fbpx
Analysis

Scottish Brexit study lays challenge for Tories and Labour

by Kirsty Hughes | 16.01.2018

The Scottish government has published its study into the impact of Brexit. This gives the SNP plenty of ammunition in Brexit debates – not least to ask where the UK government and Labour opposition’s impact studies are.

It looks at three scenarios: a “soft” European Economic Area (EEA) Brexit; a free trade deal with the EU; and a WTO “no deal” outcome. Based on some in-depth economic modelling, the report concludes that by 2030, Scottish GDP would be 2.7% lower in the EEA scenario, 6.1% lower in the free trade deal outcome, and 8.5% lower in the WTO scenario (at a cost by then of £12.7 billion a year). These estimates are within the range of other studies by independent bodies, if at the pessimistic end.

The Scottish government makes clear that its preferred scenario is for the UK to stay in the EU. But, if that doesn’t happen, then it wants the UK to stay in the EU’s single market and a customs union. They also want substantial devolution of migration policy to Scotland, given the damage they see the loss of free movement of people doing to Scotland’s economy and society.

As well as putting pressure on other parties, notably the UK government and Labour, to do their own assessments. The report might even be used in the autumn as the basis to call for a second independence referendum, if Brexit talks lead to a harder “Canada-style” deal.

But despite the SNP’s emphasis on their first choice being to stay in the EU, the report does not set out any strategy to halt Brexit. Nicola Sturgeon still refuses to commit to a second EU referendum, while repeating her mantra of the last four months that it is “almost irresistible”.

How the other parties reacted

Party reactions in Scotland spoke volumes to how the Scottish Brexit debate is stacking up. The pro-independence Greens backed the report as illustrating the “devastating” impact of Brexit. The Scottish Lib-Dems called it “useful”.

Over the last 18 months, Scottish Labour had been backing the Scottish government in their push for Scotland to stay in the EU’s single market, even if the rest of the UK did not. Their reaction to this report showed how they are now changing under their new leadership. Scottish Labour chose to emphasise pushing for the best Brexit deal for the whole UK, rather than recognising the damaging impact even a “soft” Brexit could have.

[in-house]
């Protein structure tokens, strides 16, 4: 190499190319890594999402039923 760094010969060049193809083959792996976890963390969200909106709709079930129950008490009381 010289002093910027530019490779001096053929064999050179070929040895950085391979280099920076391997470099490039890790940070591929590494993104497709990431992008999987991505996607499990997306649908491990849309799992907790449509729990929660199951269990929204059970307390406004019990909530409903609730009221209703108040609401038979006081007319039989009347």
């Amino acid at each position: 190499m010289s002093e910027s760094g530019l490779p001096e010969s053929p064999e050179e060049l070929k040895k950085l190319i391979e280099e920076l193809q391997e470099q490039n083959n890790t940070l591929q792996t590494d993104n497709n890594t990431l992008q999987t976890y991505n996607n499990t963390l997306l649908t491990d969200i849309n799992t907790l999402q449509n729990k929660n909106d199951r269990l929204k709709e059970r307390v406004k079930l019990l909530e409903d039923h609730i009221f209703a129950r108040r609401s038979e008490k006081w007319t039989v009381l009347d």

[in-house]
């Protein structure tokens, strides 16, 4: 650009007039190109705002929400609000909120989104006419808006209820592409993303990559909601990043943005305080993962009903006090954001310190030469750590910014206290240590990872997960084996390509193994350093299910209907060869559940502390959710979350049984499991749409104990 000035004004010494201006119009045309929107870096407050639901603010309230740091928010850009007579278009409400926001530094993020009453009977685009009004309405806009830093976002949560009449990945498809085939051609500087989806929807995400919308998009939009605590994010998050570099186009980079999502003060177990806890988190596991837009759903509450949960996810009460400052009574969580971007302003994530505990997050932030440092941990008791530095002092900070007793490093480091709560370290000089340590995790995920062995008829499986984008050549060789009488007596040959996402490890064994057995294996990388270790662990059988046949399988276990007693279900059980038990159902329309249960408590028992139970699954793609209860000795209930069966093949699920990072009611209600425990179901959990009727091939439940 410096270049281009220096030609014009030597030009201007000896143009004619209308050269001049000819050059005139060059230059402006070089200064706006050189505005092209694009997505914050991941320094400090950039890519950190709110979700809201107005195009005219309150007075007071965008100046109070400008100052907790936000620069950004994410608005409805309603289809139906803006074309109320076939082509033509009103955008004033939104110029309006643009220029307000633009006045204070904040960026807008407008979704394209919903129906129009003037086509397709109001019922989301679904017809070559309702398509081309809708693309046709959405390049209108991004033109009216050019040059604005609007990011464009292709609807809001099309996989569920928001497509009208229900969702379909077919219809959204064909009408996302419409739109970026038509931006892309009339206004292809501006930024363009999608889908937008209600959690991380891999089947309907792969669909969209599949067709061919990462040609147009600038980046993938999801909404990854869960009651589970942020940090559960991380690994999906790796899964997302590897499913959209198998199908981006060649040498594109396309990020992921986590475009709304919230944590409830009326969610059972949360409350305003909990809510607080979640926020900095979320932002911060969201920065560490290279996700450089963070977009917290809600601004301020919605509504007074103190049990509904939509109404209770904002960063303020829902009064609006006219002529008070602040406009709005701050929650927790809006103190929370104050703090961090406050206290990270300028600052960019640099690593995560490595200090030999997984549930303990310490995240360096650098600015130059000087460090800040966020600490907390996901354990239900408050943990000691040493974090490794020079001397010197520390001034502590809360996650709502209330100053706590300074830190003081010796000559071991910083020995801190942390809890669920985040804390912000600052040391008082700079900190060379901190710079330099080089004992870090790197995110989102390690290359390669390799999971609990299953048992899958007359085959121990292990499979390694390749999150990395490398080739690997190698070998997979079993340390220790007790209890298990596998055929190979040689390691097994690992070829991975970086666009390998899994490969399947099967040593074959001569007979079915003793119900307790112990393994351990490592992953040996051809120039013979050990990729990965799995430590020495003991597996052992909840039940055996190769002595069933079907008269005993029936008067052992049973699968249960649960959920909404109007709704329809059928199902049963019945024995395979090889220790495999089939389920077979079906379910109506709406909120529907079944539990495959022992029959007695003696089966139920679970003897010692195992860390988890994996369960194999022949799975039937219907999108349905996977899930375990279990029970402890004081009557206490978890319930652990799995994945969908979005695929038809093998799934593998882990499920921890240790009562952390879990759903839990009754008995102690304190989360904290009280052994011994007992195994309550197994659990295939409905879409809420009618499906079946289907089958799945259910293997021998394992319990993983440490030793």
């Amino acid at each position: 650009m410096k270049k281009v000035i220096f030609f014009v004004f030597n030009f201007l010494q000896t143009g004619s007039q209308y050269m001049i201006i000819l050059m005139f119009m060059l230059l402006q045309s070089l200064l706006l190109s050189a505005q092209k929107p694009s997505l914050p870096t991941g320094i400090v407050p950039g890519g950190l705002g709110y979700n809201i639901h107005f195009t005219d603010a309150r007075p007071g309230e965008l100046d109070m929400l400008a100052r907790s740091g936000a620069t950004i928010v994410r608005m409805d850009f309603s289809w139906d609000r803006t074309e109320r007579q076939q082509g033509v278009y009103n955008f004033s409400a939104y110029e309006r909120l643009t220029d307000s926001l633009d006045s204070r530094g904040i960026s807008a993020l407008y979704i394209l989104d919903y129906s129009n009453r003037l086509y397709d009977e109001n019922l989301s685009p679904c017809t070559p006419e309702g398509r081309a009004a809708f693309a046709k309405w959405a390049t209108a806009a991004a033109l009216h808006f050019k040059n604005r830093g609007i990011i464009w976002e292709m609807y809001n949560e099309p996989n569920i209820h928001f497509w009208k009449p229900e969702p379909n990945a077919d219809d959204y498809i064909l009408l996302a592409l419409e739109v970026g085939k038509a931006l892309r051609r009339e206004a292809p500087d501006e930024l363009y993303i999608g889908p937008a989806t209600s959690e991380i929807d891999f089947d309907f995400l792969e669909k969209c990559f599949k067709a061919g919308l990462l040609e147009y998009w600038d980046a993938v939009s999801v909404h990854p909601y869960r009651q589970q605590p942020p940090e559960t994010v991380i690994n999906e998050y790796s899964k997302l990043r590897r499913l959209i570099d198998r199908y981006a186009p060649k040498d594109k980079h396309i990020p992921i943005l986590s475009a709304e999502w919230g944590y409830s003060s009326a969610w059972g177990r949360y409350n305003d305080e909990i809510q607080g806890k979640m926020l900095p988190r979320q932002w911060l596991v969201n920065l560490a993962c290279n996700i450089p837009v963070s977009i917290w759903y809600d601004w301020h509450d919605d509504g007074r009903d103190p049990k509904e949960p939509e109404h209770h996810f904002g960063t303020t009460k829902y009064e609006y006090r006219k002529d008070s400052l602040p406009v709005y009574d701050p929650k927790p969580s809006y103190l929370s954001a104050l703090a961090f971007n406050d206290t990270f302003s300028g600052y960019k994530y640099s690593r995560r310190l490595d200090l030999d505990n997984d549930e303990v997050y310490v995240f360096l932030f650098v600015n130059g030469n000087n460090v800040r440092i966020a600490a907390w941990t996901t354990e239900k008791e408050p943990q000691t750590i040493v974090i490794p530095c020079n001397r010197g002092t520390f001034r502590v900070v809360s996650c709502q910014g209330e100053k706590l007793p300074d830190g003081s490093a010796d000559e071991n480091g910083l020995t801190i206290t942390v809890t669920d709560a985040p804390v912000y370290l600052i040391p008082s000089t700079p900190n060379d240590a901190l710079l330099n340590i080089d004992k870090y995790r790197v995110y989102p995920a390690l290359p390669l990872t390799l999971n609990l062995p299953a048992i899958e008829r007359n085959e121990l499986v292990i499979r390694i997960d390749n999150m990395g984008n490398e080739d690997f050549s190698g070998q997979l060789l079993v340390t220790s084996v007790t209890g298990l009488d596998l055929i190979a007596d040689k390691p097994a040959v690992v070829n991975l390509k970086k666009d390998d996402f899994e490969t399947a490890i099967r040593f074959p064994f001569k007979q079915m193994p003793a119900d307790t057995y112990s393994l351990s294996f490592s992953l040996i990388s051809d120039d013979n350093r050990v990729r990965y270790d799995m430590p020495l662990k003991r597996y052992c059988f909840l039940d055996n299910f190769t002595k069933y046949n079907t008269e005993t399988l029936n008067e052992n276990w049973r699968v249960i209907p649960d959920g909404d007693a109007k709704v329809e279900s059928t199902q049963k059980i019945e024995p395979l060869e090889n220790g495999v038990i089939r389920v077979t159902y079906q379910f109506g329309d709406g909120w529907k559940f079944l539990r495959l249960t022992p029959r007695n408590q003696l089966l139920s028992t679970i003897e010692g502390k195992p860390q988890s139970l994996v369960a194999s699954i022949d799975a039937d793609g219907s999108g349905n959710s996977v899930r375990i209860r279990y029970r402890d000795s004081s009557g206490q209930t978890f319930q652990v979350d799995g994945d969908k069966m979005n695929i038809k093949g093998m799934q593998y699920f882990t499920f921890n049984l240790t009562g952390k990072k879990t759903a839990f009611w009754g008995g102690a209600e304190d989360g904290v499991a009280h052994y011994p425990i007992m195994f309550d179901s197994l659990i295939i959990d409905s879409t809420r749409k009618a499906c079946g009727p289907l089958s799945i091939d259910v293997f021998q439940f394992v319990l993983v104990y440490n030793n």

The Scottish Conservatives particularly rallied to label the Scottish government’s strategy as being only about independence. Ruth Davidson said it was part of Sturgeon’s strategy to break up the UK. And Theresa May’s Scottish secretary, David Mundell, in a series of tweets, also emphasised that the 54 page impact paper was really about independence. Mundell also tweeted: “It also does not recognise that we’re seeking a new deep and special economic partnership with the EU that works for Scotland, and indeed the whole of the UK, and is of greater scope than any existing agreement.”

The Tory strategy in Scotland appears to be to sidestep any serious debate on the damage Brexit will do by alleging even serious analysis on impact is really about independence. Anyone hoping Ruth Davidson or Scottish Labour might lead a push for “remain” – supported now by 68% of Scottish voters – should think again.

Kirsty Hughes is director of the Scottish Centre on European Relations.

Edited by Luke Lythgoe

2 Responses to “Scottish Brexit study lays challenge for Tories and Labour”

  • What on earth can Mr Mundell mean by his statement of a deep and economic partnership with the EU of greater scope than any existing agreement ? Does he not know what the options are for the UK on withdrawal from the EU ?

  • Every time I hear the phrase ‘ new deep and special relationship’ with the EU, especially from the PM, I cringe. This really is playing with words.

    Like somebody filing for divorce from their partner, then saying I want a new deep and special relationship!